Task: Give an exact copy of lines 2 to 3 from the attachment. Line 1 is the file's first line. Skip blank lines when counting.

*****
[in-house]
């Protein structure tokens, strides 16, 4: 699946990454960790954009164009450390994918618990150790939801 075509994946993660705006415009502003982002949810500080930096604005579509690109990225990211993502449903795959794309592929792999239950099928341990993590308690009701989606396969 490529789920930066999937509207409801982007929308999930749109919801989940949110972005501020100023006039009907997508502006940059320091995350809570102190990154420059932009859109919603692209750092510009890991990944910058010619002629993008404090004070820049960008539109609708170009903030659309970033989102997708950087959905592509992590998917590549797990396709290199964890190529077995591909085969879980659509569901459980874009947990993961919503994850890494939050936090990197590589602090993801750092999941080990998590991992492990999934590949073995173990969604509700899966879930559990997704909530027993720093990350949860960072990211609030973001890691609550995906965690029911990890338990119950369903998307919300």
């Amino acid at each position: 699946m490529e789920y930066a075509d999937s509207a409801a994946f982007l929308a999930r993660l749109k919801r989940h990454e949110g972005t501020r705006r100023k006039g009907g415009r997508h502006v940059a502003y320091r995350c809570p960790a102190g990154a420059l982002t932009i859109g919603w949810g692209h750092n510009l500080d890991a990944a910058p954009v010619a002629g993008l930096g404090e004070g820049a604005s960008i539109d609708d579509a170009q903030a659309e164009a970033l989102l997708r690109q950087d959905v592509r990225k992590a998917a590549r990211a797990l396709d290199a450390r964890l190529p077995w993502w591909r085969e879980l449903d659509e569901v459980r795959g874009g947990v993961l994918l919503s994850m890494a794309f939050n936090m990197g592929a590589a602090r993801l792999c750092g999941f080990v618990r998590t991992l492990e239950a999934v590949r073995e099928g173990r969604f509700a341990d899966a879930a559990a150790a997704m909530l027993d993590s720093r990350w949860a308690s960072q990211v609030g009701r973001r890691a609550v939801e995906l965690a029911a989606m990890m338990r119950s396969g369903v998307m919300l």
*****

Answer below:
């Protein structure tokens, strides 16, 4: 699946990454960790954009164009450390994918618990150790939801 075509994946993660705006415009502003982002949810500080930096604005579509690109990225990211993502449903795959794309592929792999239950099928341990993590308690009701989606396969 490529789920930066999937509207409801982007929308999930749109919801989940949110972005501020100023006039009907997508502006940059320091995350809570102190990154420059932009859109919603692209750092510009890991990944910058010619002629993008404090004070820049960008539109609708170009903030659309970033989102997708950087959905592509992590998917590549797990396709290199964890190529077995591909085969879980659509569901459980874009947990993961919503994850890494939050936090990197590589602090993801750092999941080990998590991992492990999934590949073995173990969604509700899966879930559990997704909530027993720093990350949860960072990211609030973001890691609550995906965690029911990890338990119950369903998307919300």
């Amino acid at each position: 699946m490529e789920y930066a075509d999937s509207a409801a994946f982007l929308a999930r993660l749109k919801r989940h990454e949110g972005t501020r705006r100023k006039g009907g415009r997508h502006v940059a502003y320091r995350c809570p960790a102190g990154a420059l982002t932009i859109g919603w949810g692209h750092n510009l500080d890991a990944a910058p954009v010619a002629g993008l930096g404090e004070g820049a604005s960008i539109d609708d579509a170009q903030a659309e164009a970033l989102l997708r690109q950087d959905v592509r990225k992590a998917a590549r990211a797990l396709d290199a450390r964890l190529p077995w993502w591909r085969e879980l449903d659509e569901v459980r795959g874009g947990v993961l994918l919503s994850m890494a794309f939050n936090m990197g592929a590589a602090r993801l792999c750092g999941f080990v618990r998590t991992l492990e239950a999934v590949r073995e099928g173990r969604f509700a341990d899966a879930a559990a150790a997704m909530l027993d993590s720093r990350w949860a308690s960072q990211v609030g009701r973001r890691a609550v939801e995906l965690a029911a989606m990890m338990r119950s396969g369903v998307m919300l």